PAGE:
Really interesting China File piece by Robert Daly about America’s dilemma in dealing with the world’s most populous country, whose breakneck modernization is now showing its first signs of true maturation. There are only twisty paths ahead. “The U.S. and China are now so interdependent that Washington cannot impose economic costs on China that don’t ricochet onto U.S. allies and the United States itself,” the author wisely writes.
Money talks and bullshit walks, as our free-market saying goes, and China’s new wealth has been brought to bear on Hollywood, Silicon Valley and other Western dream factories, despite its ghastly record on human rights. Will growing purchasing power allow it to buy the place at the head of the table, normalizing autocracy in a way the contemporary world has never before seen?
Daly asks a fascinating question: “Does China’s inability to foster innovation still matter now that it can purchase it overseas?” He seems to think not, but I believe it does. An economic collapse, should it occur, would probably be only a temporary drag, but a society that steadfastly refuses its people free expression is a denatured state that precludes real innovation, which at some point should be an organically grown product.
One thing Daly assumes is that America will continue to stand for liberal democracy under Donald Trump, who seems determined to force his autocratic impulses into the Oval Office. The U.S. people and traditions may neutralize him, but a President even attempting to undermine liberty will diminish our moral authority.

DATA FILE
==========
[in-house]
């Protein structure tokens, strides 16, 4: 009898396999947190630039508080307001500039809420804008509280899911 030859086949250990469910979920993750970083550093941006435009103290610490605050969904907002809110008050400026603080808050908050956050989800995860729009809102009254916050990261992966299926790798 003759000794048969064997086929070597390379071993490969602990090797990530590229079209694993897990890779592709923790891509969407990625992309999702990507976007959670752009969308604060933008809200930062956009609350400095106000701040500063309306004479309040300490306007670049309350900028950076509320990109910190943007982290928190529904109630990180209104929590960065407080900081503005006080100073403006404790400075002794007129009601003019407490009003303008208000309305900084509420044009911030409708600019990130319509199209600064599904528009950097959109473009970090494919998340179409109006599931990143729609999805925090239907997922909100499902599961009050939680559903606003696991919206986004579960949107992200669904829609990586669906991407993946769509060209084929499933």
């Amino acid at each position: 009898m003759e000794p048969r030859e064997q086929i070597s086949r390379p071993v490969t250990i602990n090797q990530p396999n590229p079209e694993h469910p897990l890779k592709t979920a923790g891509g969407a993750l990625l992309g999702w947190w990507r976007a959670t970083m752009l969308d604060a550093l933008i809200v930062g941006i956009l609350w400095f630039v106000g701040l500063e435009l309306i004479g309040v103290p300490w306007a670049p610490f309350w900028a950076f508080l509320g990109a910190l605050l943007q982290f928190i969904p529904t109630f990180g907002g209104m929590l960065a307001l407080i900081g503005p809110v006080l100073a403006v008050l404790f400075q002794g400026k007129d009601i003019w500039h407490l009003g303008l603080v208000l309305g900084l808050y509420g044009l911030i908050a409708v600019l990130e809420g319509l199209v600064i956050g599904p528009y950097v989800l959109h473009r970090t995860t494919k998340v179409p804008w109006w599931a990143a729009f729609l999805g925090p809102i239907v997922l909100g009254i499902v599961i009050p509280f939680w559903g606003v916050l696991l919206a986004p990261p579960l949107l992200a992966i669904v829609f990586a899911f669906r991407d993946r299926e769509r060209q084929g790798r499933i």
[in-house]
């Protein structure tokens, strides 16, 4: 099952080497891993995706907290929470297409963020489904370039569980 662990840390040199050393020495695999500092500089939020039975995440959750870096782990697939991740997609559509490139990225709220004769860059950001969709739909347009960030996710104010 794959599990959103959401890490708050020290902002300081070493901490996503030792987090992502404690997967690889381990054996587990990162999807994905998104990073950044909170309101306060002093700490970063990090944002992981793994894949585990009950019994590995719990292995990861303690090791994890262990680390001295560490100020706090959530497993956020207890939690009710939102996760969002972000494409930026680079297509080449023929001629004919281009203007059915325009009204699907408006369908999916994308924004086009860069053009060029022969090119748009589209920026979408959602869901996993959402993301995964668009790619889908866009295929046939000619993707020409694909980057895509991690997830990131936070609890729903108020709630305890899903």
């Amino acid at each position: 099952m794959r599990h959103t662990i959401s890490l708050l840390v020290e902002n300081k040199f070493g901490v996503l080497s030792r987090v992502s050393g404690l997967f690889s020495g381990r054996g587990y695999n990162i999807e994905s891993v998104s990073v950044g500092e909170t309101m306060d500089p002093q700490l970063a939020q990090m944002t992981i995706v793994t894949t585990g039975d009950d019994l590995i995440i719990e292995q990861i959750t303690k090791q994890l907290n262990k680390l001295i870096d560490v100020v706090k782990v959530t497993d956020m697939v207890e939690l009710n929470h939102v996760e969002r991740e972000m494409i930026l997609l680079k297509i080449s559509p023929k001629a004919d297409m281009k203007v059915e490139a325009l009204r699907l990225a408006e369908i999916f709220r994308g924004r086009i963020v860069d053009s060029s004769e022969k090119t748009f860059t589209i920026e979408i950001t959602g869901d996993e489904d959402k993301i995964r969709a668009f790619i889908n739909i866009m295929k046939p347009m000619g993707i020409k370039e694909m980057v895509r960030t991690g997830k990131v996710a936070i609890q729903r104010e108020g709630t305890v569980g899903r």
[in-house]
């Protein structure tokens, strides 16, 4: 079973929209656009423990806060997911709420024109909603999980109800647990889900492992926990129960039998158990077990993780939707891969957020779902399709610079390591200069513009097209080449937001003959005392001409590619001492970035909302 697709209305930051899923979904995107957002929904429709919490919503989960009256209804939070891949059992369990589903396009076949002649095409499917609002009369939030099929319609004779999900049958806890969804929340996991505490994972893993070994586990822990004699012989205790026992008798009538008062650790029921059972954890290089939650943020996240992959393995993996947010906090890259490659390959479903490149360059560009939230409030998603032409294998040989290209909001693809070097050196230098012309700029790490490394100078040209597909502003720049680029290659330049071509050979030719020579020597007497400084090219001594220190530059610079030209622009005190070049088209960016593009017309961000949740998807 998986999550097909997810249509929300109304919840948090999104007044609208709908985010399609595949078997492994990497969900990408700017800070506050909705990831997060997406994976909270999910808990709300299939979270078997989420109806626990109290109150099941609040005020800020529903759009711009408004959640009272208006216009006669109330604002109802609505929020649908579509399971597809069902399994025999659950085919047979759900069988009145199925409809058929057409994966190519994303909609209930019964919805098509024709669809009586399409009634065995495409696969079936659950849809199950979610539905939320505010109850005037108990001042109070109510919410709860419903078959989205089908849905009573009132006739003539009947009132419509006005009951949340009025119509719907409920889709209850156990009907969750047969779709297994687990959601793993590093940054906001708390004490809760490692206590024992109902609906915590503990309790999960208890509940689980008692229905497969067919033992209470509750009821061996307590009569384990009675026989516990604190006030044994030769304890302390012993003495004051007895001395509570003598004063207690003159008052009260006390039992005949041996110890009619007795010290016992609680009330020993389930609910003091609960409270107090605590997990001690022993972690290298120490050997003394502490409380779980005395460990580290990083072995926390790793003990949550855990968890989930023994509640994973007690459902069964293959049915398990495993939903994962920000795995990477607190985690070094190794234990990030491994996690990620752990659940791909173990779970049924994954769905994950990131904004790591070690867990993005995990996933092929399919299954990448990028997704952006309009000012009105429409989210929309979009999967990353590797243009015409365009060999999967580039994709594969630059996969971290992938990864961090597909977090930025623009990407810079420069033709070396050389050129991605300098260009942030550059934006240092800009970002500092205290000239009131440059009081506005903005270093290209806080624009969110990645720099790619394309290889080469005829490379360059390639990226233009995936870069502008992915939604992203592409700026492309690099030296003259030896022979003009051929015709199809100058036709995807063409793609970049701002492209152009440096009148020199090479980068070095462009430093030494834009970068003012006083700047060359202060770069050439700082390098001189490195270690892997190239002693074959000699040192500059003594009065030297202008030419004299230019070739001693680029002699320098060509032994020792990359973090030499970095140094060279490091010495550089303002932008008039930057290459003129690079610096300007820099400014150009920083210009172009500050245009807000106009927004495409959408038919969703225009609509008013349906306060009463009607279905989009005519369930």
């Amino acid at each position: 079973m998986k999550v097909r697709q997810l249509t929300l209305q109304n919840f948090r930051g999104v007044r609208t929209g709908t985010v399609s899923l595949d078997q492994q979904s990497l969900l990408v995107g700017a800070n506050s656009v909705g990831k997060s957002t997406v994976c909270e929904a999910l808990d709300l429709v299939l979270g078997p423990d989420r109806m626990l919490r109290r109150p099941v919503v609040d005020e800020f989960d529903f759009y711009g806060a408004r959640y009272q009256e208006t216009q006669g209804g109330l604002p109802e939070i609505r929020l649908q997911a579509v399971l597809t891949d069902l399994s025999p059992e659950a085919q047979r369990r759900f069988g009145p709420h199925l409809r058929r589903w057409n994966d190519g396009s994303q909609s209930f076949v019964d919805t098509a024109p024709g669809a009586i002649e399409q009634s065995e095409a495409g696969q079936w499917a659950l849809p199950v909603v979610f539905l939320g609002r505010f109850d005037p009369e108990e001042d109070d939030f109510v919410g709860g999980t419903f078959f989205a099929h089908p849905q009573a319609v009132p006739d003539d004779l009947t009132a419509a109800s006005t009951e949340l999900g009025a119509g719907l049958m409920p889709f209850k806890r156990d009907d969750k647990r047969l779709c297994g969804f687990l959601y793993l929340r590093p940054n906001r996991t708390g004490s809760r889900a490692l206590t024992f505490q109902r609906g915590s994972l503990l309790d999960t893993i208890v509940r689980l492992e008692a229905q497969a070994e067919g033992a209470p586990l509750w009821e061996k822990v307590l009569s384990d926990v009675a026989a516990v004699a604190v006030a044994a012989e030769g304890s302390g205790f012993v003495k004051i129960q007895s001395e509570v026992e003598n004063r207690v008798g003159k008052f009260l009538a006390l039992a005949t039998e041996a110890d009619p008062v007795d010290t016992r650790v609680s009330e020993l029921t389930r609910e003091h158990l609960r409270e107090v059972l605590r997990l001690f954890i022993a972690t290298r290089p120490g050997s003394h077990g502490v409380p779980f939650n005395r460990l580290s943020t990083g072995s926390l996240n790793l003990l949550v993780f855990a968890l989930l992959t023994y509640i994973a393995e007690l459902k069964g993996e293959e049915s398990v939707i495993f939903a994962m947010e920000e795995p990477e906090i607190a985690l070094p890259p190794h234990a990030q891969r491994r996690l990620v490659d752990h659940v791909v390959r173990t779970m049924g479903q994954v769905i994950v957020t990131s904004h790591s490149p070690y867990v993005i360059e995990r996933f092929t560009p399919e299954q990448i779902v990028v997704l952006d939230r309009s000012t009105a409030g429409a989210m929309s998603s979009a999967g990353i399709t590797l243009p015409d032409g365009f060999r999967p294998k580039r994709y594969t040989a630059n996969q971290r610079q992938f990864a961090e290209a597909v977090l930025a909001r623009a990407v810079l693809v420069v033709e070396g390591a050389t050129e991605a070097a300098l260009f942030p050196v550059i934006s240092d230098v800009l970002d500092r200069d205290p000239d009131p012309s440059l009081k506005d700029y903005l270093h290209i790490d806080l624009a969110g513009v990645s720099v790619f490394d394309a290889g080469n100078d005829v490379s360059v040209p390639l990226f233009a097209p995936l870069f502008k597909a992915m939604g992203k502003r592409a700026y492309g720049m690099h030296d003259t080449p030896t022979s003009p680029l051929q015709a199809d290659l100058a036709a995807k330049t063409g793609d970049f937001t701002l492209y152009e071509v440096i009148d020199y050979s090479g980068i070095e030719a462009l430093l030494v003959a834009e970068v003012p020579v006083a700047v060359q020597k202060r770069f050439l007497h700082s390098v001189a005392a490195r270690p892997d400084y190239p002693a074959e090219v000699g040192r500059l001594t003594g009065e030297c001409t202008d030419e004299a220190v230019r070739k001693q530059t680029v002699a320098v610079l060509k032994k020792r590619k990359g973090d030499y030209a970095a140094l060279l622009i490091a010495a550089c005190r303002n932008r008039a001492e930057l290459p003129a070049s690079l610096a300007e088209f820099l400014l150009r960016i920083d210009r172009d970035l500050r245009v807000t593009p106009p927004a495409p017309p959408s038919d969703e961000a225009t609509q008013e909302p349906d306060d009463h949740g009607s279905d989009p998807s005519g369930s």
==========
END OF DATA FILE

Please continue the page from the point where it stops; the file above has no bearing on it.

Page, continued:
By 2016, a broad swathe of Americans had begun to feel the effects of China’s development in their everyday lives—in shopping malls, at the multiplex, in paychecks—and to sense that the center of global power might be shifting from the United States toward China. Since the two countries established relations in 1979, U.S. institutional and ideational impact on China has far outstripped China’s minuscule influence on U.S. tastes and values. In 2016, China’s big plans may have begun to tilt the balance. Consider the summer of 2016: In June, China built the world’s fastest supercomputer (unlike the previous fastest machine, also made in China, the new one used only Chinese chips—and no U.S. hardware); in July, China completed the world’s biggest radio telescope; and in August, it sent the world’s first quantum-communications satellite into orbit.
China’s 2016 successes followed its construction of the world’s longest high-speed rail network; its creation, over the last few decades, of cities, like Pudong and Shenzhen, out of rice paddies; and its development of the world’s largest telecom system. It is now China, not the United States, that uses industrial policy to master emerging technologies, makes massive capital investments, appropriates land, and quickly brings new ideas to market on a continental scale. China increasingly drives global supply and demand, while the West settles for Nobel prizes.
China’s ability to plan big depends in part on foreign innovation, some of it stolen, and on an authoritarian government that botches many of its grand projects. But that will be scant consolation for Americans if the next wave of discovery, not to mention both the hard and soft power accrued by it, is spurred by Chinese telescopes and satellites. China, furthermore, is aware of its creativity deficit. In 2016, Beijing accelerated its Silicon Valley shopping spree, buying tech and talent it couldn’t produce at home. Americans often observe that China is imitative, not innovative, and that its politicized universities and denial of personal freedom make it dependent on others for new ideas. That may have been important before China got rich, but does China’s inability to foster innovation still matter now that it can purchase it overseas?•
Tags: Robert Daly